We scaled up the portfolio of single-family properties both in Colorado but we quickly transitioned to out-of-state when we realized we could get better cashflow. It was off to the races from there but we hit an inflection point where I wanted more of my time back to spend with our family and I had done that but we hadn’t figured out what it took to get my husband out of his job. He said he wanted that too. I’m like, “We got to go bigger, level up our mindset and go into multifamily.” That’s where I both got started in both active and passive investing within multifamily. Fast forward, several years later, here I am, Director of Investor Education in PassiveInvesting.com.
That is awesome and there are so many nuggets there. I’d love to unpack a little bit of that but one of the things you said stood out to me where a lot of our audience is at as well is you’ve been intrigued by real estate. You’ve got bitten by the bug somehow, whether it’s yourself or from someone that you know. The natural assumption is to jump right to single-family rentals but it’s also the lowest barrier to entry. It doesn’t always translate to cashflow to your point.
That’s a whole unique skillset to find those right properties. It’s difficult in this market as well to find deals that cashflow, especially in a market like you’re in, like Boulder. Making that transition, what was the light bulb moment for you because you’re are still actively investing in a lot of these deals but you’re also passively investing and partnering with top tier operators and these asset classes that you like. Talk a little bit about that light bulb moment as well, moving more towards passive investing.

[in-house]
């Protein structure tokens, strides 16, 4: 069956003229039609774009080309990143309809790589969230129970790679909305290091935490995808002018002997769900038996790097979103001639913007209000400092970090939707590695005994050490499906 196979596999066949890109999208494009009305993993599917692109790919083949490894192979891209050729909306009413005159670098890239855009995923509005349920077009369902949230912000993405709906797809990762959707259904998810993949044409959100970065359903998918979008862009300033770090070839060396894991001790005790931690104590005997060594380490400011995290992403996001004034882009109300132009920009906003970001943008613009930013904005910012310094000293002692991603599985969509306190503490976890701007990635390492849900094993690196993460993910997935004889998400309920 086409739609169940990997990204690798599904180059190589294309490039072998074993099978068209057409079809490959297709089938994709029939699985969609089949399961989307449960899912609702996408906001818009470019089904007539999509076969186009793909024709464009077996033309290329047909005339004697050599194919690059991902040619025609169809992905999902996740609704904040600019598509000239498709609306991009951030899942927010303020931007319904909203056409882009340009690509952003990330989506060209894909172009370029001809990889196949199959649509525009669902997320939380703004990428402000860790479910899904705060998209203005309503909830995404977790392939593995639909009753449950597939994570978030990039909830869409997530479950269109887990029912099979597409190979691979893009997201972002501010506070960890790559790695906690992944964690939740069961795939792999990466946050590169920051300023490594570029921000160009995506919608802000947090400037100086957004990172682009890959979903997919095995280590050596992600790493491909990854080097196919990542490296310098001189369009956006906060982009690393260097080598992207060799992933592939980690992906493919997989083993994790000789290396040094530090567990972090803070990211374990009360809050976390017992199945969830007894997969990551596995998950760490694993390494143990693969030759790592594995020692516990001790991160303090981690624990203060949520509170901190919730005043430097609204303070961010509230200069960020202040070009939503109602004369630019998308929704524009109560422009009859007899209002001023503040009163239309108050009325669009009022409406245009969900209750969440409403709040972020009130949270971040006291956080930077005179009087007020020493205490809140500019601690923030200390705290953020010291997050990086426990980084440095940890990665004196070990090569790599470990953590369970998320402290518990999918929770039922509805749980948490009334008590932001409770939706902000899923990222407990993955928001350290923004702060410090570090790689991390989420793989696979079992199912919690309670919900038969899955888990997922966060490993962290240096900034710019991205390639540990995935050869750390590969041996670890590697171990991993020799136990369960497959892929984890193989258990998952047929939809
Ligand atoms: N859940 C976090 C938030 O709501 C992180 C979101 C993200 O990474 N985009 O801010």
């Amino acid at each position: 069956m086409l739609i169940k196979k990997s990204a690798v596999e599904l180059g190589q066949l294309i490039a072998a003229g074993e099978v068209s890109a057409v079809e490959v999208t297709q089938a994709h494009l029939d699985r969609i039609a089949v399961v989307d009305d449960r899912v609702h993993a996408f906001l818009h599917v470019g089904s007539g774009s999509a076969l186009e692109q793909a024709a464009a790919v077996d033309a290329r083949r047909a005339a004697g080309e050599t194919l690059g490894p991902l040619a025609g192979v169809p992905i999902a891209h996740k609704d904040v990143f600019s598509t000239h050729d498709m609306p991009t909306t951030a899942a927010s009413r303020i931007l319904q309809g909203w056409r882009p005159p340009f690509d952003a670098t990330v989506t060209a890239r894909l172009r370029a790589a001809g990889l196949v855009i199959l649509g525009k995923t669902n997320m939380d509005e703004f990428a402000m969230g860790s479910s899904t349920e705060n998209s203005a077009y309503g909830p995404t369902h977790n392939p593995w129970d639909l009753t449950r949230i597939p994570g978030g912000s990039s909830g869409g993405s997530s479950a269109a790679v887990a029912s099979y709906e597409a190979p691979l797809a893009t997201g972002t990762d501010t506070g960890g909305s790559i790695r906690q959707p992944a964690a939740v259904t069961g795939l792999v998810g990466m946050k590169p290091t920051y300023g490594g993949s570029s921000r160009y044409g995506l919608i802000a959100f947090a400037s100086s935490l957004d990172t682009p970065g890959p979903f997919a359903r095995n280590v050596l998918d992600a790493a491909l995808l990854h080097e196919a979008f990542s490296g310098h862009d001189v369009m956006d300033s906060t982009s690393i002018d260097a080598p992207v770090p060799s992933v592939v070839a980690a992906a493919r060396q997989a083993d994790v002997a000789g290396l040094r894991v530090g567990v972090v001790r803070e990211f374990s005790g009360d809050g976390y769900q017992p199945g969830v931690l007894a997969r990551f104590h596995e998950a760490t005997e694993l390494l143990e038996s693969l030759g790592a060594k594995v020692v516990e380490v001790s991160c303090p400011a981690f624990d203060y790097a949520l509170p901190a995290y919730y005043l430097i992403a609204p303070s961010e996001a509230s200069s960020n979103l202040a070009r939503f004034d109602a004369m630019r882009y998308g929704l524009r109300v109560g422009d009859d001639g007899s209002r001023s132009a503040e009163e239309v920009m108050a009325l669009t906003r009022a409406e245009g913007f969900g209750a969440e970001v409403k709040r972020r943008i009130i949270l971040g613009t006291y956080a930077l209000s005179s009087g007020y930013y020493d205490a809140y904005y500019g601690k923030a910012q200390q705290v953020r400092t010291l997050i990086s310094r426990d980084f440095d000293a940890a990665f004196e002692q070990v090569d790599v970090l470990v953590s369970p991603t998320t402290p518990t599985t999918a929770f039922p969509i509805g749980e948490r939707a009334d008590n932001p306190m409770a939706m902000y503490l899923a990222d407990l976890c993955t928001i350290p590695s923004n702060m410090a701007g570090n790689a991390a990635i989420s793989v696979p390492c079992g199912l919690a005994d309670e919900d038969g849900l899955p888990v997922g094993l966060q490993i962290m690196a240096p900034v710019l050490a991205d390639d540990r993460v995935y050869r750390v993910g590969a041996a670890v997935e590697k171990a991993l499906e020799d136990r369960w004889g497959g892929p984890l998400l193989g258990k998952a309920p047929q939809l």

You and I are very active on BiggerPockets and a lot of people come to BiggerPockets. They’re enamored with real estate. They’re like, “I’ve got to go get my first rental. Passive income mailbox money.” I like to think of it more as leveraged money because you’re still treating an immense amount of time for money to come in but it’s incremental like $150 a month or $200 a month, maybe $300. If you’re lucky, you can get beyond that. We scaled a single-family portfolio through what we call the BRRRR model.
We were recycling our capital over again by buying properties that needed to be fixed up. That was tiring because I was getting two loans for every property. I had property management. I was coordinating in property management. I had some pretty good systems in place but even then, I was somewhere between being self-employed and a business owner. Our dreams were beyond having $5,000 or $10,000 a month coming in and I wanted $35,000, $40,000, $50,000, $100,000.
For the sake of the audience, you said the BRRRR method. That’s Buy, Rehab, Rent, Refinance and Repeat. That’s where a lot of people are. It is a great place to start but your aspirations, dreams and moving more towards a scalable model with less of your brain power per door. That’s what led you, so go ahead.
The natural progression there is like, “I figured out how to get 1 to 5 units under my belt. Can I do more in one transaction? Can I get a 5-unit, 10-unit, 20-unit property?” You have to understand what your goals are. Some people love it. That’s what they do. They want to live and breathe real estate. For me, I love real estate but real estate is a tool for me to achieve my end of, “This is not my house.” I wish it were. I have not taken a month off but we’re in Sedona, hanging out as a family, working and playing from here. What I want to do is travel, experience life and create these experiences not only for myself and my family.